You can do all the research in the world but the only way to make a truly informed decision about trekking poles is to buy a pair and try them out for yourself.

If you’re not sure about whether or not a set of poles is right for you, try to buy a set from a store that allows you to return them (Amazon is one of the best for returning product with which you’re not 100% satisfied), or if you happen to know someone with a set, borrow them from a friend before you buy.


How do I fit my trekking poles?

When deciding on which poles to buy, your best bet is to buy height-adjustable poles. Adjustable poles work great because you can quickly adjust the height depending on your terrain.

You generally want your elbows to be bent at a ninety-degree angle when your poles are planted, so you’ll have to shorten your poles by about 5-10 centimeters to maintain this angle when hiking uphill, and likewise, you’ll have to lengthen them by 5-10 centimeters for descents.


How much do trekking poles weigh?

Trekking poles typically weigh between 12 and 22 ounces per pair, though some claim to be lighter. Aluminum trekking poles are the most common type of pole as they are durable and economical, and tend to weigh between 18-22 ounces.

They have been known to bend under higher stress, however.  Composite poles are lighter and more expensive, as they are made partially or entirely of carbon and can weigh as little as 12 ounces per pair.

While these poles are significantly lighter, they are more vulnerable to splintering or breaking under very high stress (you likely won’t stress them to their breaking point), which is an important consideration if you will be using them on very steep or technical terrain.


How do I walk with poles?

The final and most important thing to consider before hitting the trail with a new pair of poles is your walking technique, as well as how to actually grip the pole and where you plant the pole.

Gripping the Pole

Aaron Linsdau is a Polar Explorer and long time trekker. His advice is invaluable when it comes to all aspects of hiking, and he has some thoughts on how to use trekking poles properly.

He says the inclination for most hikers is to just put their hand through the strap and grip only the handle of the pole. The better way (that allows you to control the pole better and use less energy to grip) is to actually grip the strap inside your palm along with the actual handle.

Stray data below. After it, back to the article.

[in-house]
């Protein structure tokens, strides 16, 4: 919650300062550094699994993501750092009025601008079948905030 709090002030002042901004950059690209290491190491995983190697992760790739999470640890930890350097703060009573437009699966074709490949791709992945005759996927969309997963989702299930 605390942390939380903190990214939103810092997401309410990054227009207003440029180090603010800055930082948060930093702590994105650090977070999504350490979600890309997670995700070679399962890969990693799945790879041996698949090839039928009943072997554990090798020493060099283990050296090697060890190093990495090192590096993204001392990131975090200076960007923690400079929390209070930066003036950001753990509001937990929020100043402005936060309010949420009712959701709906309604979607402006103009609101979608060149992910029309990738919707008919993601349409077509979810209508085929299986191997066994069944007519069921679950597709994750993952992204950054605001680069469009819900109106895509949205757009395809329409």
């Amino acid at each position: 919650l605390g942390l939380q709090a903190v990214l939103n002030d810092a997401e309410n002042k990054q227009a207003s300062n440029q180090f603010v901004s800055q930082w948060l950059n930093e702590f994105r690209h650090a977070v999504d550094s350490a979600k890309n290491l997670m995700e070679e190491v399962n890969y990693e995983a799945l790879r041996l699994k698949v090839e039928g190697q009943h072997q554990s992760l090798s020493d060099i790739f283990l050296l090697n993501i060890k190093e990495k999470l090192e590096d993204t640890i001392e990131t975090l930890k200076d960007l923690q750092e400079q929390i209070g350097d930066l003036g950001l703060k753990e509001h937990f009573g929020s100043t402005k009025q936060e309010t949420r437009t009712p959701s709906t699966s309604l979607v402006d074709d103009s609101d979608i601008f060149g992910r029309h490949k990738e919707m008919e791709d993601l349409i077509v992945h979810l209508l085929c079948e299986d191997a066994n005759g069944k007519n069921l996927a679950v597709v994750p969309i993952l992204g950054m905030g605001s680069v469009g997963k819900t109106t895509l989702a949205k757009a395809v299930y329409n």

Bring your hand up through the strap, and then you grab the strap itself and then grab the pole grip.

If you have a momentary loss of control of the stick, it’s easy to regain control using this technique, and it’s easier to hold the grip using less energy and gripping power

Aaron Linsdau – Polar Explorer and Motivational speaker

  • Facebook
  • Twitter
  • Google+
  • Pinterest
  • LinkedIn
Bring your hand UP through the strap …
  • Facebook
  • Twitter
  • Google+
  • Pinterest
  • LinkedIn
… then grab both the strap and the pole grip handle for best control

Walking

When walking with trekking poles, make sure you maintain a natural gait, as if you weren’t carrying poles in your hands.

This means planting the opposite pole with the opposite foot, so when your right foot is forward your left pole is planted, and vice-versa. On steep climbs or descents, you may find it helpful to plant both poles, take two steps, and repeat.

Try out different methods and experiment with placing your poles further forward or further back until you find a style that suits you. Most importantly, if you start to feel any unusual discomfort try adjusting your poles.

  • Facebook
  • Twitter
  • Google+
  • Pinterest
  • LinkedIn
Trekking Poles can be helpful in uneven and tricky terrain

Generally, it makes the most sense to plant your pole no further ahead than your body and then push back on an angle to give yourself forward thrust.

Don’t plant the pole in front of you. That will actually push against your forward motion.

Instead, I plant the poles behind me and I use my arms to push them in order to give myself a little bit of lift, and some extra forward thrust.

Aaron Linsdau – Polar Explorer and Motivational Speaker

If the discomfort persists, it’s probably best to put the poles away until you can figure out what is causing the discomfort.

For more information about trekking pole use, check out the following resources:

How to Choose and Use Trekking Poles and Hiking Staffs

How to Use Trekking Poles like a Pro (video)

Sources: Aaron Linsdau – https://www.youtube.com/watch?v=rYXi143QffE


  • Facebook
  • Twitter
  • Google+
  • Pinterest
  • LinkedIn

Recent Posts

Pin It on Pinterest

Share This